Much of my time is spent trying to help my clients make and keep to plans which have the best probability of meeting their needs, goals and objectives.

Once we have crafted a strategy and a plan we meet at regular intervals to measure their progress.

One of the things that we need to measure is the performance of their investments.

This is an activity which is fraught with danger as few things destroy long-term investment returns like short-term measurement.

Joe Wiggins, writing over at Behavioralinvestment.com, recently highlighted this problem in an excellent post. (Thanks Joe)

The essence of what he said was the following:

  • Our use of benchmarks – specifically for short-term* performance measurement – is a major behavioural problem and one that transforms the job of active management from difficult to close to impossible.
  • If there is any skill in active management, then it can only be identified over the long-term; short-term performance numbers are a sea of randomness searching for a narrative.
  • The challenge for active management is that short-term performance data is available, so therefore we feel compelled to measure it, analyse it and assess it.
  • To believe that short-term returns tell you anything about the skill of an active manager, is to believe that certain individuals have the ability to predict short-term market movements.  They don’t.
  • What are the consequences of professional fund investors’ use of short-term performance measurement? A great deal of entirely unnecessary activity.
  • Although I am often an advocate of doing nothing as a superior investment strategy, my criticism of the use of short-term performance measures is not about adopting a hands-off approach to active manager research, rather ensuring that the focus is on the right things.
  • It is possible to have a granular understanding of an active manager without being consistently diverted by short-term vacillations in relative performance.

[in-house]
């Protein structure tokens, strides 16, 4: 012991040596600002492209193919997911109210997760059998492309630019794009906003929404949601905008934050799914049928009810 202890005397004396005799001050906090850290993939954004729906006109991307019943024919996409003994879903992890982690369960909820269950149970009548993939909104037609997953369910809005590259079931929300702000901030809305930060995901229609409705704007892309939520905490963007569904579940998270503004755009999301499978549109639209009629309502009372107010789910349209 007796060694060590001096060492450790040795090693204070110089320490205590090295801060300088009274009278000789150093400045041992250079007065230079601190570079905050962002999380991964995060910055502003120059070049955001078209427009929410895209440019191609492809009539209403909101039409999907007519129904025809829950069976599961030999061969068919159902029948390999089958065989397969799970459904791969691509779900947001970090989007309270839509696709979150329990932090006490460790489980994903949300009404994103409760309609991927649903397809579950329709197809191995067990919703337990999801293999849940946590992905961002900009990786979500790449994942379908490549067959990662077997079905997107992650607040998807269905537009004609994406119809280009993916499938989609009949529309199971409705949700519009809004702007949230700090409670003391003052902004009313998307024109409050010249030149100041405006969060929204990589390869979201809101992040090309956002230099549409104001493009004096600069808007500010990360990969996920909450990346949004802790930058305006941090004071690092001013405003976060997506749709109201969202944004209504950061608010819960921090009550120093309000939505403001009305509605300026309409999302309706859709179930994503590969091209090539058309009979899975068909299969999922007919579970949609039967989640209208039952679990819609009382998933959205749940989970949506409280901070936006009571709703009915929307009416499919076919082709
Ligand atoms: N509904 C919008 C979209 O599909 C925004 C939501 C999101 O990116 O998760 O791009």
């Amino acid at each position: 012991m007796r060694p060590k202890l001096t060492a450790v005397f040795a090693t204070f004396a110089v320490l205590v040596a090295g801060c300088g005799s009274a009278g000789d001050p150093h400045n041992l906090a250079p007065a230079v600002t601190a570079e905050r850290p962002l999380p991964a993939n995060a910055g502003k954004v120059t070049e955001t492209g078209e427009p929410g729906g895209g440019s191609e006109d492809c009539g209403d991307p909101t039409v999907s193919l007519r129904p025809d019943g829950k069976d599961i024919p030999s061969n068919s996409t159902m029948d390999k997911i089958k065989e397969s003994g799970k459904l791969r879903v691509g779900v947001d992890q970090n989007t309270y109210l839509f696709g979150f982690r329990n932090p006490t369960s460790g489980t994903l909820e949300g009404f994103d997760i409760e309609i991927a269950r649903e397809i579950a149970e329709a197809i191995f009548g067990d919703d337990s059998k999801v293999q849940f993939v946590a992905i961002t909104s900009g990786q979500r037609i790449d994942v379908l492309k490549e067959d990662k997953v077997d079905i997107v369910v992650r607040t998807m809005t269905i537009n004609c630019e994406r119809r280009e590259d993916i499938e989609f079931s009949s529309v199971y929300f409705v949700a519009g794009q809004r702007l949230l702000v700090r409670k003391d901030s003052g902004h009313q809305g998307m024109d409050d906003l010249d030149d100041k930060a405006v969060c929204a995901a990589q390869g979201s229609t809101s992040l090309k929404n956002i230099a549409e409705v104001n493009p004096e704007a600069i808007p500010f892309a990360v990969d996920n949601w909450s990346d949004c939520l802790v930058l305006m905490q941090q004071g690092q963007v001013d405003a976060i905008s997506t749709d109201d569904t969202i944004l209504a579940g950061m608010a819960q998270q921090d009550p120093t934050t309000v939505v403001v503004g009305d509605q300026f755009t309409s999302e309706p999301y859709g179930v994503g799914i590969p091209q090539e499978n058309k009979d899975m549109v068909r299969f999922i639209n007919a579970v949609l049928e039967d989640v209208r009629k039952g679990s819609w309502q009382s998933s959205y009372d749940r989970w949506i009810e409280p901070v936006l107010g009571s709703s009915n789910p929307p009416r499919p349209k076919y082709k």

• The basic message here is this – if you are worried about short-term relative performance, avoid active managers, if not you will spend a great deal of time making consistently poor investment decisions. For those committed to active management, it is imperative to put steps in place that support and foster it.
  • If you are employing or analysing short-term performance measures, you are inevitably shaping behaviour and reducing the chances of long-term success.

As an advisor I am constantly reminding my clients to think (and act) with their best long-term interests in mind. When we start to even consider short-term data we focus on it and then start to think that we should act on it. That can have devastating long-term consequences. Looking at short-term data for long-term investors is a bit like the mythological Greek sailors listening to the Sirens. If you do that you are sure to end up shipwrecked. Just don’t listen!

* It is difficult to precisely define what is meant by long and short term and it depends on what you are talking about.  For active management I would argue anything under one year is short-term and anything over five years is long-term.  The bit in the middle we can debate.

To read the article please click here.

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